From Liz Carmouche to Laverne Cox to Cynthia Nixton to Wanda Sykes, there are countless visible queer women who are painting the world with their bravery, boldness and tenacity. These are some of the ones who have been the most inspiring for me.
Creator Tucky Williams set out to construct a fictional world of suburban lesbians where the characters seem like friends from down the block. These gals aren't glamazons, but they are flawed in ways that make them interesting.
I'm not a girly girl who prefers weaving a basket to sinking one. I'd rather bounce a ball off my racquet than a baby on my knee. And I will always prefer black grease paint to mascara. But I just don't get the lesbian sports craze.
There's nothing more humbling than finding you're living out a big flaming cliché, although it (of course) feels like you are the first person to have this experience in all of history. Five years ago, my coming-out cliché hit me like a ton of rubyfruit. I fell in love with my lady therapist.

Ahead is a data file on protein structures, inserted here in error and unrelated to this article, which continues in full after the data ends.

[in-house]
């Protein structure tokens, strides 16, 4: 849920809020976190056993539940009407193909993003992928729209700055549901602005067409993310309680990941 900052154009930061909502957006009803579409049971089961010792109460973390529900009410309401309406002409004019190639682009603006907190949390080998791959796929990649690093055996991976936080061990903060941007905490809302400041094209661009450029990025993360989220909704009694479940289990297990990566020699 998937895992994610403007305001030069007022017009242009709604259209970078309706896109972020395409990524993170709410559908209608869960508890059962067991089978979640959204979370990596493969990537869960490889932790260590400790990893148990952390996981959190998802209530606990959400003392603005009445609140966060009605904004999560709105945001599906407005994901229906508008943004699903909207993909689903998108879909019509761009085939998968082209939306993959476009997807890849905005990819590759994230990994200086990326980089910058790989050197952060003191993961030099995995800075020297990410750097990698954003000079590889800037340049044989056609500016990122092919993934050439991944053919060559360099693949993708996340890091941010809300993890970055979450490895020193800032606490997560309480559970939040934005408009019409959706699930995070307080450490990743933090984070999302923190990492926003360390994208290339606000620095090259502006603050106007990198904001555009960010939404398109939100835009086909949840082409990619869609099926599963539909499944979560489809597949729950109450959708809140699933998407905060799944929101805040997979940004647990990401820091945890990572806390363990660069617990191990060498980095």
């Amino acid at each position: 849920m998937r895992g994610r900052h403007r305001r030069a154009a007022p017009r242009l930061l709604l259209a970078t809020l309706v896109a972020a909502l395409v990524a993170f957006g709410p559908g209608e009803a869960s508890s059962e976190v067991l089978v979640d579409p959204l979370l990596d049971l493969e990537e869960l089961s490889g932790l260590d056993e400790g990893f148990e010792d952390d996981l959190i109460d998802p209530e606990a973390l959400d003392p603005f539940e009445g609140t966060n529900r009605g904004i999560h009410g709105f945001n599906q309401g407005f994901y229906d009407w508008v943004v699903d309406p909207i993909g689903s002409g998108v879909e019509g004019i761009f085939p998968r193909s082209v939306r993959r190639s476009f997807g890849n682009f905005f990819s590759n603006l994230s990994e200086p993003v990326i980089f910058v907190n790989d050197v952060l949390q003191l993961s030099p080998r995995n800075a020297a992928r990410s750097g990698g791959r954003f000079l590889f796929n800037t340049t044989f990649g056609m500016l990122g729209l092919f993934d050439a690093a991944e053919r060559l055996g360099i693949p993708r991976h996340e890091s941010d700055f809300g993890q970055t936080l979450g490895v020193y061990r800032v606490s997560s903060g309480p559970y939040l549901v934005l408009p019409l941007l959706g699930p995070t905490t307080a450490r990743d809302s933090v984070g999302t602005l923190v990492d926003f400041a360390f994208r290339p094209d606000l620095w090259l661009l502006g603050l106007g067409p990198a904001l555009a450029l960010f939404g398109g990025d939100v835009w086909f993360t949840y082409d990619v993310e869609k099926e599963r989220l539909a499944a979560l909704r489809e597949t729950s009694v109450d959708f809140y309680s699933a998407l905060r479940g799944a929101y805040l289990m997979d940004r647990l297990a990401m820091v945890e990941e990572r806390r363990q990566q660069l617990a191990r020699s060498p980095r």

I'm in a lesbian lost generation. The old breed of lesbians who experienced hate crime before it was hate crime is, well, old. The new breed is so much more interesting and smart and good-looking. I want to be part of something, but I can't find lesbians like me.
Since Naomi Wolf released Vagina: A New Biography, we've seen an endless number of personal attacks masquerading as critique and a denigration of the author's work, mental health and intelligence -- critiques no man would dare to make, lest he be accused of misogyny.
I will confess to having had the occasional girl crush over the years. I can even recall their names: Terry in high school, Ginny in college, Lee and Penny as an adult. ...If any of them had kissed me then the way Sybil kisses me now, I probably would have been a goner.